Zappos, the online shoe marketplace, and its late CEO Tony Hsieh, successfully outmaneuvered Amazon and beat them into submission in the form of an acquisition that allowed Tony and his company a degree of autonomy from the parent company. In the book “The Innovation Stack“, the founder of Square talked about the pressure from Amazon in Square’s early days. Although much smaller than the Seattle-based company, Square managed to beat Amazon with their superior products and services. Why am I mentioning these examples? They serve as a reminder that small businesses can defeat much bigger resource-rich competitors.
From the WSJ piece:
In a June 2010 email chain that included Mr. Bezos, a senior executive laid out tactics, saying “We have already initiated a more aggressive ‘plan to win’ against diapers.com in the diaper/baby space,” a plan that included doubling Amazon’s discounts on diapers and baby wipes to 30% off, and a free Prime program for new moms.
When Amazon cut diaper prices by 30%, Quidsi executives were shocked and ran an analysis that determined Amazon was losing $7 for every box of diapers, former Quidsi board members said. Senior Quidsi executives were even more surprised when, the day of the price cuts, Jeff Blackburn, a top lieutenant to Mr. Bezos, approached a Quidsi board member saying the company should sell itself to Amazon, said a person familiar with the matter. At that point, Quidsi wasn’t for sale and had big growth plans.
Quidsi started to unravel after Amazon’s price cuts, said Leonard Lodish, a Quidsi board member at the time, missing its internal monthly projections for the first time since 2005. The company felt it had no choice but to sell itself because it couldn’t compete with what Amazon was doing and survive. Amazon bought Quidsi in 2010 for about $500 million. It shut down Diapers.com in 2017, saying it was unprofitable.
“What Amazon did was against the law. They were selling diapers for below cost,” said Mr. Lodish. “But what were we going to do? Sue Amazon for antitrust? It would take years and tens of millions of dollars and we’d be bankrupt by then.”
When it comes to predatory pricing, it’s a bit more complicated. First of all, to many consumers, a giant like Amazon bullying a smaller rival like Diapers.com looks very distasteful, but to the FTC, it may not necessarily be illegal. Here is what the FTC currently says about predatory pricing
Pricing below your competitors isn’t unique. What could get Amazon into legal trouble is whether it is establishing a monopoly in, as in this case, the diapers market and harming the consumers by raising the prices after eliminating competitors. Apparently, that hasn’t been the case. Last time I checked, there are more than one diaper brand on Amazon’s website and on the market in general. Plus, pricing is just one part of the value propositions a company can offer to consumers. Most car companies in the world will have a lower price than Ferrari, but the Italian company is still one of the most luxurious brands in the world and its customers still crave for its cars every year. It’s true that in some categories, prices are the dominant feature, but it’s NOT the only reason why consumers make the purchase decision.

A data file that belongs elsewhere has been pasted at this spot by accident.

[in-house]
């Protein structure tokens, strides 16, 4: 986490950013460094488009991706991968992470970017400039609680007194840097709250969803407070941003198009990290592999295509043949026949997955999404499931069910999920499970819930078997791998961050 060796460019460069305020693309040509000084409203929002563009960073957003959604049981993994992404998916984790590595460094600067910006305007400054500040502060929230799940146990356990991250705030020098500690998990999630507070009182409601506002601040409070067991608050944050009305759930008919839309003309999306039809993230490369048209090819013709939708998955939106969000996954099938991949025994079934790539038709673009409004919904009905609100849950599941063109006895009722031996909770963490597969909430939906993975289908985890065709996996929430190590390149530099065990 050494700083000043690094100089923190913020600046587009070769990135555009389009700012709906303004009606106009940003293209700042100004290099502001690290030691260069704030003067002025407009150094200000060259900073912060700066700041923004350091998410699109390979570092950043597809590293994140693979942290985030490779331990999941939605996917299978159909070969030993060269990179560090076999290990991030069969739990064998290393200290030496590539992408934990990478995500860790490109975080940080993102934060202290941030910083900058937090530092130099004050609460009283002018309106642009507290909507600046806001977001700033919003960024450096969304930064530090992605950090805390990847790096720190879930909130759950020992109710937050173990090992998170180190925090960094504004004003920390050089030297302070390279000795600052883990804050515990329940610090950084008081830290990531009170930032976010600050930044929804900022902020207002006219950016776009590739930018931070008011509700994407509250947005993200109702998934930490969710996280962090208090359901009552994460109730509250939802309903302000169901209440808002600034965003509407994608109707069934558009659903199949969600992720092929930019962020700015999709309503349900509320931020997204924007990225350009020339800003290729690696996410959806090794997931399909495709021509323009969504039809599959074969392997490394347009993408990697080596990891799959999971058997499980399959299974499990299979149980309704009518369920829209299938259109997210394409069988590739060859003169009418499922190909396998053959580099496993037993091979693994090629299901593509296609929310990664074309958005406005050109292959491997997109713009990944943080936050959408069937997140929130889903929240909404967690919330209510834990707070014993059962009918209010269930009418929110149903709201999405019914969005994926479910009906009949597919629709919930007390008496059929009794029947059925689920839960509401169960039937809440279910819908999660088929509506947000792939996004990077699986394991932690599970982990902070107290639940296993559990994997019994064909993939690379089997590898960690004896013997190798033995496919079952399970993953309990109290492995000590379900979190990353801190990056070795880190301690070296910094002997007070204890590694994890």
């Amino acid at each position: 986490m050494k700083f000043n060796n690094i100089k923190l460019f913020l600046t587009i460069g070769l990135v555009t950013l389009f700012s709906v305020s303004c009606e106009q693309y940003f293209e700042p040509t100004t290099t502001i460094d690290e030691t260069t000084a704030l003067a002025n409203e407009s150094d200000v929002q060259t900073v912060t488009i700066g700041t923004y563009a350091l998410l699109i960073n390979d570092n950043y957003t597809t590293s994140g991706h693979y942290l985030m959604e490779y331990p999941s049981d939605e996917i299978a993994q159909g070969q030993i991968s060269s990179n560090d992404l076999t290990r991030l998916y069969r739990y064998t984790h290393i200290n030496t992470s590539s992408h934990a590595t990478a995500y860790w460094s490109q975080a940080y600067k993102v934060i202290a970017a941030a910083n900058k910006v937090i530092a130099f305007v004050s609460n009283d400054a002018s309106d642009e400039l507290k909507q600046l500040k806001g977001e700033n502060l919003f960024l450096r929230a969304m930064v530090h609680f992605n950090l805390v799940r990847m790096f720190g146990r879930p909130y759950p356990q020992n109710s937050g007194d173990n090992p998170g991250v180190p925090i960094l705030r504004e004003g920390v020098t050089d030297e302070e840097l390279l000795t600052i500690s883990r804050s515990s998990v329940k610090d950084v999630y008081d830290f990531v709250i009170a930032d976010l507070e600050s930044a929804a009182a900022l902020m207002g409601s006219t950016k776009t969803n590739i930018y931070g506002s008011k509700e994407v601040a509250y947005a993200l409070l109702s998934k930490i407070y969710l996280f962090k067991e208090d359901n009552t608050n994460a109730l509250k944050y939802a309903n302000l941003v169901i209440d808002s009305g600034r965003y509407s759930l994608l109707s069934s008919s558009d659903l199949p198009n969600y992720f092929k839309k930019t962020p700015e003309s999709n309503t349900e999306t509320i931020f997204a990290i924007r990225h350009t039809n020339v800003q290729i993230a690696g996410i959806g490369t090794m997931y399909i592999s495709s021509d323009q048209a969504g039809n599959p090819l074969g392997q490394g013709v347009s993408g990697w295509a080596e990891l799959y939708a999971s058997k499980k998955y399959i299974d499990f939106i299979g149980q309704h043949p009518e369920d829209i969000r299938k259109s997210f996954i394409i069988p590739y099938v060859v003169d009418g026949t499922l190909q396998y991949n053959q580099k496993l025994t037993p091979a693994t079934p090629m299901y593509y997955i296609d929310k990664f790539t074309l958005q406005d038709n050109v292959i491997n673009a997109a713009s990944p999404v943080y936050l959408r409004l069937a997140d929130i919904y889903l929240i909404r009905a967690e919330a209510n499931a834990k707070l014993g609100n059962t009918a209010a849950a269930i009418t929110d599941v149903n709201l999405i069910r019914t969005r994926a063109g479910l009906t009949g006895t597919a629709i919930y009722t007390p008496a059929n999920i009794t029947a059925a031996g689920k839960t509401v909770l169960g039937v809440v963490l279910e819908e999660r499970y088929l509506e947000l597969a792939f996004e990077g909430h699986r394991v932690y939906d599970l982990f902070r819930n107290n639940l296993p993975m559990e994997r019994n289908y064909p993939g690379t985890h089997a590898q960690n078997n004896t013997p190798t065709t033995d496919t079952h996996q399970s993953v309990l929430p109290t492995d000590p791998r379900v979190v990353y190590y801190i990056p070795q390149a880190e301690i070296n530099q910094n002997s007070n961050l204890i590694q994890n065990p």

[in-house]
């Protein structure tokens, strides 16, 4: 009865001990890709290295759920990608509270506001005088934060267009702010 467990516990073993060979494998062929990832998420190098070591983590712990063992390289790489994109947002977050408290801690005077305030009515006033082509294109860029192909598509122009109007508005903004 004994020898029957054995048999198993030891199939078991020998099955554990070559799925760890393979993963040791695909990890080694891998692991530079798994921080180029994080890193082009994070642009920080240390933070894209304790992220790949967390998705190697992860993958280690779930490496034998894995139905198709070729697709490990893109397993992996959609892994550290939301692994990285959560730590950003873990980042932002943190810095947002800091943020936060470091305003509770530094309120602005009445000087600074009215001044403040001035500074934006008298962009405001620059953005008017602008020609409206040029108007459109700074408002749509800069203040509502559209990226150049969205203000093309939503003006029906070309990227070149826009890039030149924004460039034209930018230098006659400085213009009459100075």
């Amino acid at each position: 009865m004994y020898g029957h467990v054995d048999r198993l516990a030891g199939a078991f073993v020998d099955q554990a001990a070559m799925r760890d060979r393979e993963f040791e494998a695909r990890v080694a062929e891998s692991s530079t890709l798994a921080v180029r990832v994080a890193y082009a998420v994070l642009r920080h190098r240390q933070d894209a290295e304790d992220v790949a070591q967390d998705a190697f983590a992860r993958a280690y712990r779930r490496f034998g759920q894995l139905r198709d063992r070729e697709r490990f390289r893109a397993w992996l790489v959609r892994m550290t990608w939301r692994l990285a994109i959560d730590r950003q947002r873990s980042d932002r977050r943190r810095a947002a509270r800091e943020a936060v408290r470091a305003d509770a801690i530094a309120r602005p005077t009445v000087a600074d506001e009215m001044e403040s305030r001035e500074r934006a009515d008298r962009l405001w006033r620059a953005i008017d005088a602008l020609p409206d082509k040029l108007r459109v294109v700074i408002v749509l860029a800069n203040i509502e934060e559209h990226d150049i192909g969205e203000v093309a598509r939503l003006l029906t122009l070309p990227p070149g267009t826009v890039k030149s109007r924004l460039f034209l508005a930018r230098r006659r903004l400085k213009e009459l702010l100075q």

Furthermore, one can argue that Apple Music, because it is owned by Apple, isn’t subject to the 15%/30% commission that 3rd-party app like Spotify is. Said another way, Spotify has to raise its prices to maintain its margin and as a result, make itself less competitive than Apple Music. That may be true, but once again, because there are alternatives to Apple Music on Apple devices such as YouTube, Amazon, SoundCloud and Spotify itself and because Apple Music isn’t the cheapest of all, in the eyes of the FTC, it is not illegal.
Where it gets unacceptable
Again, from the WSJ article:
At its height about a decade ago, Pirate Trading LLC was selling more than $3.5 million a year of its Ravelli-brand camera tripods—one of its bestselling products—on Amazon, said owner Dalen Thomas.
In 2011, Amazon began launching its own versions of six of Pirate Trading’s top-selling tripods under its AmazonBasics label, he said. Mr. Thomas ordered one of the Amazon tripods and found it had the same components and shared Pirate Trading’s design. For its AmazonBasics products, Amazon used the same manufacturer that Pirate Trading had used.
Amazon priced one of its clone tripods below what Mr. Thomas paid his manufacturer to have Pirate Trading’s version made, he said. He determined it would be cheaper to buy Amazon’s versions, repackage and resell them than to buy and sell them on the terms he had been getting; he decided not to do that.
Amazon suspended Pirate Trading camera tripod models that competed with the AmazonBasics versions repeatedly, Mr. Thomas said, alleging his tripods had authenticity issues. Amazon rarely suspended the tripod models that didn’t compete with AmazonBasics versions, he said. In 2015, Amazon fully suspended all Ravelli products, he said, and his company’s tripod business is now a fraction of the size it was. Mr. Thomas said he found being a seller on Amazon too risky and has largely pivoted to real-estate investing.
Several Amazon sellers said they have received notifications from Amazon, which has been battling fraud and fake goods on its platform, that say their products are used or counterfeit. Amazon suspends their selling accounts until they can prove that the products are legitimate, which can cause big sellers to lose tens of thousands of dollars each day, they said.